income tax

On this tax deadline day, U.S. Senator Chuck Schumer is leading the charge to protect New Yorkers from losing their refunds to identity thieves.

Donkey Hotey/Flickr

Millions of Americans will file their 2014 federal income tax returns today, April 15th, but most have no idea how the government spends all the money.  The National Priorities Project, a Northampton-based research center tracks federal spending.  WAMC’s Pioneer Valley Bureau Chief Paul Tuthill spoke with the organization’s research director Lindsay Koshgarian.

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Bill Kahn and Jim Daniels of UHY LLP Certified Public Accountants in Albany are here to answer your questions.

Donkey Hotey/Flickr

The IRS says nearly 30 percent of us wait until April to file our income taxes.  With April 15th approaching, WAMC’s Pioneer Valley Bureau Chief Paul Tuthill spoke with Gregory Rosica, contributing author to the 2014 Ernst and Young Tax Guide.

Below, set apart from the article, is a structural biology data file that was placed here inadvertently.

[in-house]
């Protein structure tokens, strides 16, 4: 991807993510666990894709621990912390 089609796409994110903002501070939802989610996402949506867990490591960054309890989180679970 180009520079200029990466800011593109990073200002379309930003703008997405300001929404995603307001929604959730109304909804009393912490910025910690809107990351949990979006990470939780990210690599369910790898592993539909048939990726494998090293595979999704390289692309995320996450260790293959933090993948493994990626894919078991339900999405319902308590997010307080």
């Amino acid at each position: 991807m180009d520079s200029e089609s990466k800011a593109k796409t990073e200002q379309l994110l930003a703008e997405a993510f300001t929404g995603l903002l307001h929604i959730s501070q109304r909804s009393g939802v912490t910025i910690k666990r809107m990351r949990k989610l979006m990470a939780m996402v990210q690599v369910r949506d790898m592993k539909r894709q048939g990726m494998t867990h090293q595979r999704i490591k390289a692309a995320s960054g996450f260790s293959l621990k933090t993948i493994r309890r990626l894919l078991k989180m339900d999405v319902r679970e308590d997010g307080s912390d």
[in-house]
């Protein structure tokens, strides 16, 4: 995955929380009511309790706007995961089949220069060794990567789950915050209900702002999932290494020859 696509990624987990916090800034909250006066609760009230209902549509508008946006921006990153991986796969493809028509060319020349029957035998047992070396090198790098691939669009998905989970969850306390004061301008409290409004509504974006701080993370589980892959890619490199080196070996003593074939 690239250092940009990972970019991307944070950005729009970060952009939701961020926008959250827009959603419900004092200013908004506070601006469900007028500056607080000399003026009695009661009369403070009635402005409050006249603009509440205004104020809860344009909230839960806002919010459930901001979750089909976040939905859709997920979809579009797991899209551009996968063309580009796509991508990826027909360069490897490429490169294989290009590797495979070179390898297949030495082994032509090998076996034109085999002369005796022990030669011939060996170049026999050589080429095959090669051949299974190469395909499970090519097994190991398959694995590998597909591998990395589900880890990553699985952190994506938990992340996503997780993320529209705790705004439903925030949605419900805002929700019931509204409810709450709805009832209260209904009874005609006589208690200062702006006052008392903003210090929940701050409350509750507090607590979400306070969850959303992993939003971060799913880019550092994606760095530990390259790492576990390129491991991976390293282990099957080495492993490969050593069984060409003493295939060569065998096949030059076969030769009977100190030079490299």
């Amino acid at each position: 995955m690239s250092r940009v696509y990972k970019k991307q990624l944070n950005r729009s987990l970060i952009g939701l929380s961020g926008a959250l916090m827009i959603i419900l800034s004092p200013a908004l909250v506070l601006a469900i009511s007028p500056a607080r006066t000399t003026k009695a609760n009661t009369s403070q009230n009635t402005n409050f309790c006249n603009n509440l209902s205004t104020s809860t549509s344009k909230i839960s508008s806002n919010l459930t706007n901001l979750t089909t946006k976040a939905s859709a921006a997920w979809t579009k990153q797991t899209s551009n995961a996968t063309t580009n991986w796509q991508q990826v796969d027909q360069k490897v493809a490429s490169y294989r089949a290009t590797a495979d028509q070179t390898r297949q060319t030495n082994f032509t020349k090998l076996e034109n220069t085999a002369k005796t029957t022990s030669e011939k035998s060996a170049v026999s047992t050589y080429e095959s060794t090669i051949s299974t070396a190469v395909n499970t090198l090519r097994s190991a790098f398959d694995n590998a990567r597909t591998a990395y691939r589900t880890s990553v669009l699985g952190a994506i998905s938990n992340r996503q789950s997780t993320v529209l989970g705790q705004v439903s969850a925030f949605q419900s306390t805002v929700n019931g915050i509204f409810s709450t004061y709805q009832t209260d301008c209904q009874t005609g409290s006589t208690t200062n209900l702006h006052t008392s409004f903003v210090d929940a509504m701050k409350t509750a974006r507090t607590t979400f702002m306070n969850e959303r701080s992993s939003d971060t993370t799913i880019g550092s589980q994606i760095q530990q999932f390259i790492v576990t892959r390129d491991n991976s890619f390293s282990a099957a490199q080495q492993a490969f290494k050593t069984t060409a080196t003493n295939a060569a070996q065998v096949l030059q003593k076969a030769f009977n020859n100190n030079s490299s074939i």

A Washington-based policy group says New York residents had the highest state-and-local tax burden in the country in 2011.

The Tax Foundation says Wednesday that they used the latest data available to show New York residents paid 12.6 percent of their collective incomes in state and local taxes in 2011.

New Jersey was No. 2 at 12.3 percent. The national average was 9.8 percent.

The IRS has delayed the opening of the 2013 federal tax filing season until this Wednesday, January 30.  The Massachusetts Department of Revenue is already accepting state returns. The D-O-R kicked off the tax return season with a new one stop web page.   WAMC”s Pioneer Valley Bureau Chief Paul Tuthill spoke with the Massachusetts Revenue Commissioner, Amy Pitter.

BOSTON (AP) — Lawmakers are giving mixed reviews to Gov. Deval Patrick's call to hike the state's income tax while also cutting the sales tax.

Dwight Sipler

BOSTON (AP) — Gov. Deval Patrick has asked the Legislature for a $1.9 billion in new taxes to support major new spending on transportation and education.

In his annual state of the state address to a joint session of the Legislature, Patrick called for hiking the state income tax from 5.25 percent to 6.25 percent, while doubling the personal exemption for all taxpayers and eliminating dozens of itemized deductions.